Blogger Abby Johnson

Book Care Packages: A Curbside Service

A photo of one of our Book Care Packages showing a selection of board books and picture books for a young reader
A photo of one of our Book Care Packages showing a selection of board books and picture books for a young reader. Photo by Luis Muñoz.

One new service my library has debuted since closing our doors to the public due to COVID-19 is Book Care Packages and they’re going like gangbusters. Patrons fill out a form on our website to request a Book Care Package (personalized selections) or a Grab Bag (“random” selections for either ages 0-3, ages 3-6, or ages 6-8). I’ve wanted to offer this type of service for many years. With our patrons unable to browse the shelves, now was the perfect time to get it going.

Many libraries offer similar services. I based our Book Care Packages form on Seattle Public Library’s Your Next 5 Books reading recommendation forms. Other libraries offering similar services include Hinsdale (IL) Public Library’s Book Boxes, Coos Bay Public Library’s BookBox, Eisenhower Public Library’s YA’ll Read Teen Subscription Boxes, and Greenwood (IN) Public Library’s Your Next Favorite Book. Some of these libraries include trinkets or candy and are packaged like a paid subscription box. Some libraries send their readers a list of books that they can request themselves. We went somewhere in the middle with a simple request form and pulling 10 children’s books or 5 teen or adult books and putting them on hold for curbside pickup.

Once all the books are on hold, I send patrons an email explaining why those books were chosen for them. If they requested Grab Bags with no personalization, I use a form email that thanks them for supporting the library and gives them information about our curbside pickup procedures. If they requested any personalization or Book Care Packages, I customize the email to explain why the titles were chosen for them.

I love sending them a personalized email and it’s an important part of our program (inspired by Seattle Public Library). It shows patrons that I put some thought into selecting books for them. The personalized email is what makes them truly Book Care Packages. I can mention particular favorites or that some of the books are the first book in a series. I can also let them know that if I missed the mark and sent them titles they didn’t enjoy or aren’t interested in I would be happy to try again. That personal touch is much needed right now when many folks are feeling isolated.

I would say that at least 75% of our requests have asked for some level of customization, even in the Grab Bags. Our marketing coordinator was surprised by that. I was not. Libraries are more than just book warehouses and one of our huge strengths is in being book experts for our community. Yes, there are some readers who will pick up anything and devour any book in sight. But there are a LOT of readers whose tastes are more specific. If you hand them any old book that’s not something they care about, they’re not going to read it or enjoy it. But if you put the time and effort into matching these readers with the perfect book you could be sparking a lifetime of reading joy. That’s what makes these Book Care Packages.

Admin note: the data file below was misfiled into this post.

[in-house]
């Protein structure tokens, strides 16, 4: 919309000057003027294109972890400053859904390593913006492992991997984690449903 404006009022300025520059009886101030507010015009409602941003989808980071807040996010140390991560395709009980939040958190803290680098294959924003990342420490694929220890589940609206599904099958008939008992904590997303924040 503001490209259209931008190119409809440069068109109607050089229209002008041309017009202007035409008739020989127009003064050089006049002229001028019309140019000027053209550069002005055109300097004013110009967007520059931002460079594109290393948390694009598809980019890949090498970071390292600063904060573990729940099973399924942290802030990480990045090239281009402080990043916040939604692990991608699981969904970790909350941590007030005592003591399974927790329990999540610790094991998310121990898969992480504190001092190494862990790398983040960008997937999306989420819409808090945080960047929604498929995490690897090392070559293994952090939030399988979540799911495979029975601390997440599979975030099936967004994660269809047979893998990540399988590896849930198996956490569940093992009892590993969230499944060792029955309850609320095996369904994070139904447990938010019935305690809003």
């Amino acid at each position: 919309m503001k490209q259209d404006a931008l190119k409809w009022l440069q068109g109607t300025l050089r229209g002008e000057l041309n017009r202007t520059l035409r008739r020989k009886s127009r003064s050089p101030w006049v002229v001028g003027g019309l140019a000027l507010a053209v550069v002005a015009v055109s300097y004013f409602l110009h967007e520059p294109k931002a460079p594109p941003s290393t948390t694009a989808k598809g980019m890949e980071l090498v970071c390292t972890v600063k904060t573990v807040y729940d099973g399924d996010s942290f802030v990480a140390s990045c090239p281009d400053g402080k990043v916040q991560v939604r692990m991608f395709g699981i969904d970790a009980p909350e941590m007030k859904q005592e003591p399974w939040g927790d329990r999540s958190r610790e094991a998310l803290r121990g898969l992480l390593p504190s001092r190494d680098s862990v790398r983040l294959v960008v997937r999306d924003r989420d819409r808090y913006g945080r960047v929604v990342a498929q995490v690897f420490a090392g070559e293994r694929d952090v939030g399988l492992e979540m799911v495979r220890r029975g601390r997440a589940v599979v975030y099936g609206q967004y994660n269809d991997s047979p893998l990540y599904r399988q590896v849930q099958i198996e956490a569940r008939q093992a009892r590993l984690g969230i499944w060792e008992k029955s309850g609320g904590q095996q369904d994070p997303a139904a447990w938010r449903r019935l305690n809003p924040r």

Comments on this service have been overwhelmingly positive. Our patrons are loving it and I pulled and matched over 900 books in our first week. After the initial rush, our requests have now slowed down to a few a day, which is very manageable.

The amazing thing is that this is a service that we would have been happy to provide at any time had patrons asked. From the beginning of our curbside services, we would have been happy to pull books for anyone. A few asked, but most did not even think about it. Making it easy to request and inviting our patrons to ask made a huge difference.

One more element of this service is important to me. Whenever possible (and it’s almost ALWAYS possible), I am including books by Black, Indigenous, and People of Color (BIPOC). These titles should be part of our regular reader’s advisory routine. It may take conscious thought to make it a habit of including them. If you don’t already have the habit going, there’s no greater time than the present to start working on it. The more you do it, the easier it gets as you fill your toolbox with readalikes for popular series and purchase multiple copies of your favorites so that you always have them on hand.

Does your library offer a personalized suggestions service? What has worked for you or what are you excited to try?


This post addresses the following ALSC Core Competencies: I. Commitment to Client Group, II. Reference and User Services, & IV. Knowledge, Curation, and Management of Materials.

One comment

  1. Carly Ries

    Hi Abby!

    Our library system has offered something similar for children entering grades k-5 called Lit Kits to Go. In addition to selecting library books based on patron preferences, we add crafts and educational activities which are then bundled and bagged in what we call a “Lit Kit.” Patrons are able to submit a Lit Kit request form each week.

    The Lit Kit to Go service, which began June 1, has been a hit. As of July 6, we’ve received 489 Lit Kit requests through our online request form. Additional requests have come in using a pencil and paper form, but we have not yet tallied those numbers.

    The service was formulated in response to Covid-19 when we cancelled all our summer children’s programs. That said, it’s been our silver lining. Staff members are having a great time selecting books and materials for the kids, and the patrons are excited and surprised by the customized contents. Currently, we are administering a survey to garner feedback on whether we should continue offering the service beyond the summer months and Covid-19 closures.

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